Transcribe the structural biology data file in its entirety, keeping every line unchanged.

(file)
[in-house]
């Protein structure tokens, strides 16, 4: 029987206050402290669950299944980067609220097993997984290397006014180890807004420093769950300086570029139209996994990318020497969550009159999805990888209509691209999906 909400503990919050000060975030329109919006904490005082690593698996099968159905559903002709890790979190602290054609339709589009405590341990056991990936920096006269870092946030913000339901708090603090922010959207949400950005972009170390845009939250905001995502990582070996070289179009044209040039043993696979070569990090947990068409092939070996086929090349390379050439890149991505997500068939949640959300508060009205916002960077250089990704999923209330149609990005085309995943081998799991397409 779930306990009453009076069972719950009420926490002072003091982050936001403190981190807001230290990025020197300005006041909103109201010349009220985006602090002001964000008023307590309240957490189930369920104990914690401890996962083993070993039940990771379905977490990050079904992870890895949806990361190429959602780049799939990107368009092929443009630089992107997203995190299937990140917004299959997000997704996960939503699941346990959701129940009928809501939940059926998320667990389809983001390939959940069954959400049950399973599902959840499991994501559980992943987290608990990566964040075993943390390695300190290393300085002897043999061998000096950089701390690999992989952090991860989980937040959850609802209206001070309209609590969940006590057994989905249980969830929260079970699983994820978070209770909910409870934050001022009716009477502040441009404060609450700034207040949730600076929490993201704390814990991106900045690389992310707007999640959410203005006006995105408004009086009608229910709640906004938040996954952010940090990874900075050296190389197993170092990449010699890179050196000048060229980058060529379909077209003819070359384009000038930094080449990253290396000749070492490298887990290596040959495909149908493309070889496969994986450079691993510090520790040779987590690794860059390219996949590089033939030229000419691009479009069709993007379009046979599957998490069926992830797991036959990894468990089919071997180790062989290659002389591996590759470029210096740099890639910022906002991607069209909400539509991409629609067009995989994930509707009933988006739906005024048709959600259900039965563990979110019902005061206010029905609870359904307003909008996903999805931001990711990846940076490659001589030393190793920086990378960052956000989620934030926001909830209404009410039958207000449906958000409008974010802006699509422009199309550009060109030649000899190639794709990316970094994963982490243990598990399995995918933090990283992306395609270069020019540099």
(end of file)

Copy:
[in-house]
């Protein structure tokens, strides 16, 4: 029987206050402290669950299944980067609220097993997984290397006014180890807004420093769950300086570029139209996994990318020497969550009159999805990888209509691209999906 909400503990919050000060975030329109919006904490005082690593698996099968159905559903002709890790979190602290054609339709589009405590341990056991990936920096006269870092946030913000339901708090603090922010959207949400950005972009170390845009939250905001995502990582070996070289179009044209040039043993696979070569990090947990068409092939070996086929090349390379050439890149991505997500068939949640959300508060009205916002960077250089990704999923209330149609990005085309995943081998799991397409 779930306990009453009076069972719950009420926490002072003091982050936001403190981190807001230290990025020197300005006041909103109201010349009220985006602090002001964000008023307590309240957490189930369920104990914690401890996962083993070993039940990771379905977490990050079904992870890895949806990361190429959602780049799939990107368009092929443009630089992107997203995190299937990140917004299959997000997704996960939503699941346990959701129940009928809501939940059926998320667990389809983001390939959940069954959400049950399973599902959840499991994501559980992943987290608990990566964040075993943390390695300190290393300085002897043999061998000096950089701390690999992989952090991860989980937040959850609802209206001070309209609590969940006590057994989905249980969830929260079970699983994820978070209770909910409870934050001022009716009477502040441009404060609450700034207040949730600076929490993201704390814990991106900045690389992310707007999640959410203005006006995105408004009086009608229910709640906004938040996954952010940090990874900075050296190389197993170092990449010699890179050196000048060229980058060529379909077209003819070359384009000038930094080449990253290396000749070492490298887990290596040959495909149908493309070889496969994986450079691993510090520790040779987590690794860059390219996949590089033939030229000419691009479009069709993007379009046979599957998490069926992830797991036959990894468990089919071997180790062989290659002389591996590759470029210096740099890639910022906002991607069209909400539509991409629609067009995989994930509707009933988006739906005024048709959600259900039965563990979110019902005061206010029905609870359904307003909008996903999805931001990711990846940076490659001589030393190793920086990378960052956000989620934030926001909830209404009410039958207000449906958000409008974010802006699509422009199309550009060109030649000899190639794709990316970094994963982490243990598990399995995918933090990283992306395609270069020019540099």